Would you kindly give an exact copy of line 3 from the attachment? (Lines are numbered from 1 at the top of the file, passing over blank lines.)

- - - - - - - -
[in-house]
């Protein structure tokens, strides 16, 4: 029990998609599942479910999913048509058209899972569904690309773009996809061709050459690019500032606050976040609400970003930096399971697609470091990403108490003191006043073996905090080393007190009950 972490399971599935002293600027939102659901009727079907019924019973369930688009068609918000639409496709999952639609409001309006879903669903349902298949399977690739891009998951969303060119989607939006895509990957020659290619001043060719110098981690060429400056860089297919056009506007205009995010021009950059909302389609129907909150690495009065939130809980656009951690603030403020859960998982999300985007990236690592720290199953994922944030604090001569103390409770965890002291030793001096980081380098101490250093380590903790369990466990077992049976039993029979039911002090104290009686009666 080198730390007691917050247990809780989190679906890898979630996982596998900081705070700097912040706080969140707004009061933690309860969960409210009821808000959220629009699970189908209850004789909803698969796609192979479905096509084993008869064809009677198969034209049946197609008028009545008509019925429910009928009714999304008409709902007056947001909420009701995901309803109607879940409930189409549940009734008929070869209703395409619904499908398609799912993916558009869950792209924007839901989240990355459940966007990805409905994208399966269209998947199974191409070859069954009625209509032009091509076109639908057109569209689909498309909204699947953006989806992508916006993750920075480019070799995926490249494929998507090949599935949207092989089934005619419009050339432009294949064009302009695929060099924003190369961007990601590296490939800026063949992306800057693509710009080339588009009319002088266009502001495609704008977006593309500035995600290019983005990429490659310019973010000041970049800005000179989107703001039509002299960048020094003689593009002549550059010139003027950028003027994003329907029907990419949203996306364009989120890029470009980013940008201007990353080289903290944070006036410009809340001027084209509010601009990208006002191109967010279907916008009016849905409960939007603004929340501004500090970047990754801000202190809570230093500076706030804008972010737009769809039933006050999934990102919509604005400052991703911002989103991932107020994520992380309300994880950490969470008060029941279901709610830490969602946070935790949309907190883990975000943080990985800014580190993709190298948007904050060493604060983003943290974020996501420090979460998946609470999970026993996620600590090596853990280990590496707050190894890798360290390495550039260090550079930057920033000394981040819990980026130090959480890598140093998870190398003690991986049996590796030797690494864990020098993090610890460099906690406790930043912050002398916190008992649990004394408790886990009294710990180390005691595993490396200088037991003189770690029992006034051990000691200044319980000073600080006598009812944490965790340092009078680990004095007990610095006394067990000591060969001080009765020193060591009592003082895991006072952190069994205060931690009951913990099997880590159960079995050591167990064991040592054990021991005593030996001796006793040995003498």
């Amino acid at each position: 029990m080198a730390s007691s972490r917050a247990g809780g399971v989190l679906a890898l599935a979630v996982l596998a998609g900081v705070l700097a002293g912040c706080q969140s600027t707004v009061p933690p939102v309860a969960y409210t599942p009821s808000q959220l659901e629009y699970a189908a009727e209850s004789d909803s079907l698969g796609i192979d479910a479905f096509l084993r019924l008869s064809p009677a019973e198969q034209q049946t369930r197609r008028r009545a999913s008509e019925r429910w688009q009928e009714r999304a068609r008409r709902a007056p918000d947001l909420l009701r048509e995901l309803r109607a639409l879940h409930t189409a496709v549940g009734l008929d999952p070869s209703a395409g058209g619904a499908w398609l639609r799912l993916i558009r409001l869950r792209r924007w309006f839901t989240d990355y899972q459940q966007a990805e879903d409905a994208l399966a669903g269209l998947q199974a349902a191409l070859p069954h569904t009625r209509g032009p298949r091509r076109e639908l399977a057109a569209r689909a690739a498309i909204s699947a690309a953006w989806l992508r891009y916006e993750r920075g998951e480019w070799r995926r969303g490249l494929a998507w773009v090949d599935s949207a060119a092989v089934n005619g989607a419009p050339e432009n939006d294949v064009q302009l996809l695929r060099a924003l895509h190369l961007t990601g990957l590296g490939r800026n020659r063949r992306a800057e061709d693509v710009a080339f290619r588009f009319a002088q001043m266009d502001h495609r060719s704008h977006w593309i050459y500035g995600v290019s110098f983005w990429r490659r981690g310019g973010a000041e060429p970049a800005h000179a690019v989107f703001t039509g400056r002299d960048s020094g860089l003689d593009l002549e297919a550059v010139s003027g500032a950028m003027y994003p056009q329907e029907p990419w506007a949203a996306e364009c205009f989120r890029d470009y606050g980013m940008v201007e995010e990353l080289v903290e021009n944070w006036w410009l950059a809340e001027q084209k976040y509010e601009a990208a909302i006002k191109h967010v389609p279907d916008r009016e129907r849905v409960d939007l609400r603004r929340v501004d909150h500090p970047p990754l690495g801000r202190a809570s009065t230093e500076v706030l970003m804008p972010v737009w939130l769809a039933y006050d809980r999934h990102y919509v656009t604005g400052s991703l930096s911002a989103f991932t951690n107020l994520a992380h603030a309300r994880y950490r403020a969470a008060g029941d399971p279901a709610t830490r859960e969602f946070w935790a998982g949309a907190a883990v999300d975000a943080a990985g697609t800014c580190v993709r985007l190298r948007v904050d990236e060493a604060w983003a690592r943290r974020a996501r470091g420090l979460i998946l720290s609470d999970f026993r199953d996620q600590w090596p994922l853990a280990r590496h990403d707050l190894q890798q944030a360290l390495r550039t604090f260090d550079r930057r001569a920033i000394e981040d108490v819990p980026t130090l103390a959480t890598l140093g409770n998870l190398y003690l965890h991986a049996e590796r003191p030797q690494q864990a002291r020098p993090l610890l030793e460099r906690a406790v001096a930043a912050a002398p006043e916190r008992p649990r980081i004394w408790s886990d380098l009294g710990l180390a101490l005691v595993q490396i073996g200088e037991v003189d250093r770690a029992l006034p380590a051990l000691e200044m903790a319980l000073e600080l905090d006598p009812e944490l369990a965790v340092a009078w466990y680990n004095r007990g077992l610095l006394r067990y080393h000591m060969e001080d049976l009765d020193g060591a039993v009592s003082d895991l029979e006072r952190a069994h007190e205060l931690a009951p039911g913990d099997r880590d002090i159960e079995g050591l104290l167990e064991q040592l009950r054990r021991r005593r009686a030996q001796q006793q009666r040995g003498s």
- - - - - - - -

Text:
């Amino acid at each position: 029990m080198a730390s007691s972490r917050a247990g809780g399971v989190l679906a890898l599935a979630v996982l596998a998609g900081v705070l700097a002293g912040c706080q969140s600027t707004v009061p933690p939102v309860a969960y409210t599942p009821s808000q959220l659901e629009y699970a189908a009727e209850s004789d909803s079907l698969g796609i192979d479910a479905f096509l084993r019924l008869s064809p009677a019973e198969q034209q049946t369930r197609r008028r009545a999913s008509e019925r429910w688009q009928e009714r999304a068609r008409r709902a007056p918000d947001l909420l009701r048509e995901l309803r109607a639409l879940h409930t189409a496709v549940g009734l008929d999952p070869s209703a395409g058209g619904a499908w398609l639609r799912l993916i558009r409001l869950r792209r924007w309006f839901t989240d990355y899972q459940q966007a990805e879903d409905a994208l399966a669903g269209l998947q199974a349902a191409l070859p069954h569904t009625r209509g032009p298949r091509r076109e639908l399977a057109a569209r689909a690739a498309i909204s699947a690309a953006w989806l992508r891009y916006e993750r920075g998951e480019w070799r995926r969303g490249l494929a998507w773009v090949d599935s949207a060119a092989v089934n005619g989607a419009p050339e432009n939006d294949v064009q302009l996809l695929r060099a924003l895509h190369l961007t990601g990957l590296g490939r800026n020659r063949r992306a800057e061709d693509v710009a080339f290619r588009f009319a002088q001043m266009d502001h495609r060719s704008h977006w593309i050459y500035g995600v290019s110098f983005w990429r490659r981690g310019g973010a000041e060429p970049a800005h000179a690019v989107f703001t039509g400056r002299d960048s020094g860089l003689d593009l002549e297919a550059v010139s003027g500032a950028m003027y994003p056009q329907e029907p990419w506007a949203a996306e364009c205009f989120r890029d470009y606050g980013m940008v201007e995010e990353l080289v903290e021009n944070w006036w410009l950059a809340e001027q084209k976040y509010e601009a990208a909302i006002k191109h967010v389609p279907d916008r009016e129907r849905v409960d939007l609400r603004r929340v501004d909150h500090p970047p990754l690495g801000r202190a809570s009065t230093e500076v706030l970003m804008p972010v737009w939130l769809a039933y006050d809980r999934h990102y919509v656009t604005g400052s991703l930096s911002a989103f991932t951690n107020l994520a992380h603030a309300r994880y950490r403020a969470a008060g029941d399971p279901a709610t830490r859960e969602f946070w935790a998982g949309a907190a883990v999300d975000a943080a990985g697609t800014c580190v993709r985007l190298r948007v904050d990236e060493a604060w983003a690592r943290r974020a996501r470091g420090l979460i998946l720290s609470d999970f026993r199953d996620q600590w090596p994922l853990a280990r590496h990403d707050l190894q890798q944030a360290l390495r550039t604090f260090d550079r930057r001569a920033i000394e981040d108490v819990p980026t130090l103390a959480t890598l140093g409770n998870l190398y003690l965890h991986a049996e590796r003191p030797q690494q864990a002291r020098p993090l610890l030793e460099r906690a406790v001096a930043a912050a002398p006043e916190r008992p649990r980081i004394w408790s886990d380098l009294g710990l180390a101490l005691v595993q490396i073996g200088e037991v003189d250093r770690a029992l006034p380590a051990l000691e200044m903790a319980l000073e600080l905090d006598p009812e944490l369990a965790v340092a009078w466990y680990n004095r007990g077992l610095l006394r067990y080393h000591m060969e001080d049976l009765d020193g060591a039993v009592s003082d895991l029979e006072r952190a069994h007190e205060l931690a009951p039911g913990d099997r880590d002090i159960e079995g050591l104290l167990e064991q040592l009950r054990r021991r005593r009686a030996q001796q006793q009666r040995g003498s």